Programs that truly increase women in STEM

Previously, we highlighted a few women in STEM from the AIMS Network including Dr Nana Ama Browne Klutse, Dr Sara Suliman, Abigail Annkah, and more who are incredible female scientists. Despite the effort that institutions put in increasing women in STEM, women remain less represented in STEM fields. This week, we go deep into how women-only programs and initiatives at AIMS systematically solve this issue.  

In this fast-changing digital era, girls must get good STEM education. According to Unicef, 40 million to 160 million women will need to change between jobs by 2030. Often, they will need to transition into roles that require more complex digital, cognitive, social, and emotional skills. Not investing in girls’ education, especially in STEM, would lead them to lose better-paying jobs. Even worse, girls would not be able to innovate, and the world would miss out on their talent. 

Our gender-responsive Teacher Training Program (TTP) is improving STEM learning outcomes for secondary school students, especially girls, to build a pipeline of STEM talent in Africa.  

 Located at our centres in Rwanda, Cameroon, and South Africa, TTP is working tirelessly to improve STEM education for young girls. Through professional development courses, high-quality classroom resources and technology-driven Smart Classrooms, AIMS empowers teachers to improve their pedagogy and increase the transition of African youth to tertiary STEM education. 

The TTP program started in a partnership between AIMS and MasterCard Foundation to reach a million secondary school students within five years by training ten thousand teachers in Rwanda and Cameroon.  

TTP uses the Mathematics and Sciences for Sub-Saharan Africa (MS4SSA) approach, covering content, pedagogy, infrastructure and assessments to enhance the learning outcomes for mathematics, physics, chemistry and biology among secondary school students. Also, TTP uses outreach and public engagement to provoke change in attitude and challenge stereotypes around girls in STEM. 

For example, to celebrate the International Day of Women and Girls in Science, the TTP team in Rwanda organized an outreach activity in which women in STEM visited 104 schools across 14 districts of Rwanda. The visiting women encouraged the younger generation in those schools to pursue STEM, informed them on what to expect, and gave them advice regarding solving any issues they would face.  

Beyond the Teacher Training Program, AIMS uses women-only programs such as the AIMS Fellowship Program for Women in Climate Change Science and Girls in Mathematical Sciences Program (GMSP) to promote the education and involvement of more women in STEM.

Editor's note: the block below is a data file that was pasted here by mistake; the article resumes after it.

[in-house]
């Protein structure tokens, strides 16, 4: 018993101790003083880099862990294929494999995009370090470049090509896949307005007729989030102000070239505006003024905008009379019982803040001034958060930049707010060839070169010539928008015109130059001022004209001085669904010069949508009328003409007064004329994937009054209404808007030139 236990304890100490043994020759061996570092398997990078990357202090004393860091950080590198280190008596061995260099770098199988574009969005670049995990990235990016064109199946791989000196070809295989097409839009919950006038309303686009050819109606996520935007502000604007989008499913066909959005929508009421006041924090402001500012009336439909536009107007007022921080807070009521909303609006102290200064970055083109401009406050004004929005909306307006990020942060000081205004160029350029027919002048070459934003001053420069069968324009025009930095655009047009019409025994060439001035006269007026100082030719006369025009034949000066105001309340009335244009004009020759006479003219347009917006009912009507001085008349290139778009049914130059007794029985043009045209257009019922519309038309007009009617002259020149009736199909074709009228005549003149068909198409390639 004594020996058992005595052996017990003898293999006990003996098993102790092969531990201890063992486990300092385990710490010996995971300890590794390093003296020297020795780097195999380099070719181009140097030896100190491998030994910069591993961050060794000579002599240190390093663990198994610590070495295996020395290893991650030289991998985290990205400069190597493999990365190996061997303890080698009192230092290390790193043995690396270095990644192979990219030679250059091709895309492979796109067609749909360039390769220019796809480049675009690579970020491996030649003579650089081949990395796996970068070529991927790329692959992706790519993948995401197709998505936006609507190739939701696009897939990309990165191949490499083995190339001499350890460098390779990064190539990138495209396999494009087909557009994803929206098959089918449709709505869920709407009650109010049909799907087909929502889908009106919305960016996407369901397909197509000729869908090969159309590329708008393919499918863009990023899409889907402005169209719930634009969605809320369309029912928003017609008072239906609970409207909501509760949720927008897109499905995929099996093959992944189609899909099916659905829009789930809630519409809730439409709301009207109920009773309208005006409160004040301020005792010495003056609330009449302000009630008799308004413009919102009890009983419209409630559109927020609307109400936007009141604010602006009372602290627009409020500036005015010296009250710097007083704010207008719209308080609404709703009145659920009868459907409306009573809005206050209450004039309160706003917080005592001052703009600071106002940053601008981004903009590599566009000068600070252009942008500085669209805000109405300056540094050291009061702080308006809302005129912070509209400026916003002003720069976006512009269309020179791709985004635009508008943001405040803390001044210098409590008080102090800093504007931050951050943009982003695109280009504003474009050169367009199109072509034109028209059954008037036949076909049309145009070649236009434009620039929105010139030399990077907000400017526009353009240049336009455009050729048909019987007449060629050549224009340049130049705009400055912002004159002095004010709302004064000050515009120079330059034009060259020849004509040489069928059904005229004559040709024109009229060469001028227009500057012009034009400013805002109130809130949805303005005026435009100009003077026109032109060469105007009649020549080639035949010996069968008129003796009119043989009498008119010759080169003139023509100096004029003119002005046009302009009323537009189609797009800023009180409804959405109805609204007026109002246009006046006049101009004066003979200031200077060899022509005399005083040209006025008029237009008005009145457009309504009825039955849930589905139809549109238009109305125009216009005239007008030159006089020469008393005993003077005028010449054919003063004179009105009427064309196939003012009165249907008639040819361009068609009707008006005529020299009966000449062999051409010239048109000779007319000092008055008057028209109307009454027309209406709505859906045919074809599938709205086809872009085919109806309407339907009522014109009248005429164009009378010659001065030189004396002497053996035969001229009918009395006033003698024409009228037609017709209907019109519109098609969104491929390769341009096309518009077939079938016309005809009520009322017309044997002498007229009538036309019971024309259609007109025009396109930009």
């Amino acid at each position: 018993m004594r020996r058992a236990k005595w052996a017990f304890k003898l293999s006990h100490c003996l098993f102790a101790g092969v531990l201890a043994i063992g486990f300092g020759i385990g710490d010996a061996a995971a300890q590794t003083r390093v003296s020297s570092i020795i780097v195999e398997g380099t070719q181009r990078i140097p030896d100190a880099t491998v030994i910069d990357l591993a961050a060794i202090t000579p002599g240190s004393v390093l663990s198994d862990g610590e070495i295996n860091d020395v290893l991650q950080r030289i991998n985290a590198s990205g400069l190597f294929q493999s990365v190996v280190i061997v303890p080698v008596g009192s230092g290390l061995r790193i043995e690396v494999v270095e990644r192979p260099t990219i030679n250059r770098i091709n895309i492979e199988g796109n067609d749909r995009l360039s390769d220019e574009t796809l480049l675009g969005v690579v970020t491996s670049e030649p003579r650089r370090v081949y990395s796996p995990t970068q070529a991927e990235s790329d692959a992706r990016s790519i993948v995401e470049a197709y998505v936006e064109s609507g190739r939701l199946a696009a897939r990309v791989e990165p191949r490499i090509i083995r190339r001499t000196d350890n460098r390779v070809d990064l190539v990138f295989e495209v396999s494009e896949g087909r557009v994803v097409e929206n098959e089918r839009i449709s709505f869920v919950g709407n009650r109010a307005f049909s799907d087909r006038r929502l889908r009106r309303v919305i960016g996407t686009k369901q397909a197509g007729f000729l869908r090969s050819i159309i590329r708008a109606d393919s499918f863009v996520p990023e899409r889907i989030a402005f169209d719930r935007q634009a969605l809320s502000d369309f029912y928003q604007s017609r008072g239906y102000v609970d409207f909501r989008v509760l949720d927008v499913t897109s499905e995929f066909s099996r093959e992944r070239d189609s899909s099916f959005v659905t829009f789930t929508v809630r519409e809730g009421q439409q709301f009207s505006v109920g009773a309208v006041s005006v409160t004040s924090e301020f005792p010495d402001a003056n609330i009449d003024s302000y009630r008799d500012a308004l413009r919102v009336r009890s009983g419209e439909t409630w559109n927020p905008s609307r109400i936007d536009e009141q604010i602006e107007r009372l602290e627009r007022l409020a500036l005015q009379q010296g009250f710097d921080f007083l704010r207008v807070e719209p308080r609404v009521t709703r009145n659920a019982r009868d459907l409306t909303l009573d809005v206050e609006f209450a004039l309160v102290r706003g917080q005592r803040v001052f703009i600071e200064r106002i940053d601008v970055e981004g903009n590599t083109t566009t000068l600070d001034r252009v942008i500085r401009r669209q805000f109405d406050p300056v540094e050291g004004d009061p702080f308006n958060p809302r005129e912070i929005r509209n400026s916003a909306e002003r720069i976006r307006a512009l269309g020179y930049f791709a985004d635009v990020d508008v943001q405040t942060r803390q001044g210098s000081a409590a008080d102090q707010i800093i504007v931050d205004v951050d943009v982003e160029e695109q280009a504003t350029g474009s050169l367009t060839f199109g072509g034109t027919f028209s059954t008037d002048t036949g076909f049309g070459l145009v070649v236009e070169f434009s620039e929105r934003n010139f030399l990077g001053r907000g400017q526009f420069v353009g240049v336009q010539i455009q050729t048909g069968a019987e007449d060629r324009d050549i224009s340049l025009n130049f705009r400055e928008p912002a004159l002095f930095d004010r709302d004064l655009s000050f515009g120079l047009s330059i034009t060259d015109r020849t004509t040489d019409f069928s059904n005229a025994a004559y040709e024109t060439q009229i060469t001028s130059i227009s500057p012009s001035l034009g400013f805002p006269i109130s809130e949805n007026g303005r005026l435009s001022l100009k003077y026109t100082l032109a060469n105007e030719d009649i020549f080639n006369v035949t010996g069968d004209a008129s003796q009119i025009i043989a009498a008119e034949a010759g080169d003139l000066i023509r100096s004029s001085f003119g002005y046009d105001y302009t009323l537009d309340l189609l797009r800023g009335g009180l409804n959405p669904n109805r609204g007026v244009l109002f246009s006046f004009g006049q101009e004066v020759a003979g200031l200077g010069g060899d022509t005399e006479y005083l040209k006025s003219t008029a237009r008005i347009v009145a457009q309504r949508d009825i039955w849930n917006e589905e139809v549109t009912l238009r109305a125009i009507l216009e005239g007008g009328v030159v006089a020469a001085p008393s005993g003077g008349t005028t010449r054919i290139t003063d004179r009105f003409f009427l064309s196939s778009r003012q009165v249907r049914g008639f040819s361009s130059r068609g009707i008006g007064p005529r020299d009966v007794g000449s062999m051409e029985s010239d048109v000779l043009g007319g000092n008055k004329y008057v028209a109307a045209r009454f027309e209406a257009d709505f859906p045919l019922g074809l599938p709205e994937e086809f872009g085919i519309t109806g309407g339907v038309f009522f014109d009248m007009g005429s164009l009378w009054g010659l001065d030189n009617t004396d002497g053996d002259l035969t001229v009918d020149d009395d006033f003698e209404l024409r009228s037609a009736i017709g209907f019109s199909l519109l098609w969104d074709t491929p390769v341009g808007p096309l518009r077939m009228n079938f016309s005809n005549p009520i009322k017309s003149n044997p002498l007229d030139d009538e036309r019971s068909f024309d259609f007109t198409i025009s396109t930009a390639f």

The AIMS Fellowship Program for Women in Climate Change Science seeks to increase women contributing to a more sustainable societal response to climate change. Created in 2017, this program is part of the broader AIMS efforts of building Africans’ intellectual capacity required to address the myriad challenges to Africa’s development arising from climate change.  

Successful fellows get awarded USD 35000 to accelerate their research in climate change. The fellows execute their projects in a suitable African host institution, contributing significantly to developing and implementing innovative policies and strategies for climate change mitigation, adaptation, and resilience.  

Learn more about this vital program here

The second women-only program increasing women’s participation in STEM fields is the Girls in Mathematics Sciences Program (GMSP). Created in November 2020 at AIMS Ghana, GMSP is a fully-funded, exciting and challenging 9-month program created for bright, curious and creative female Senior High School students to unlock their potential in Mathematical Sciences. In short, like TTP, the GMSP’s primary goal is creating future African researchers, scientists, and problem solvers. It’s an important step to create a world where it’s normal to see successful female scientists.  

In the program, young girls identify specific problems and find innovative ways to solve them. Additionally, they get career mentorships with re-owned African researchers and AIMS Alumni helping them learn about career options after pursuing studies in STEM fields. This is critical because it allows the girls to understand the broad application of science. 

Girls need an education that equips them with the necessary skills to equally and actively participate in solving the most urgent challenges our world faces. 

Through innovative pedagogical approaches, technology and continually updated curricula and resources, AIMS remains committed to playing a critical role in building a sustainable pipeline of home-grown STEM talent in Africa.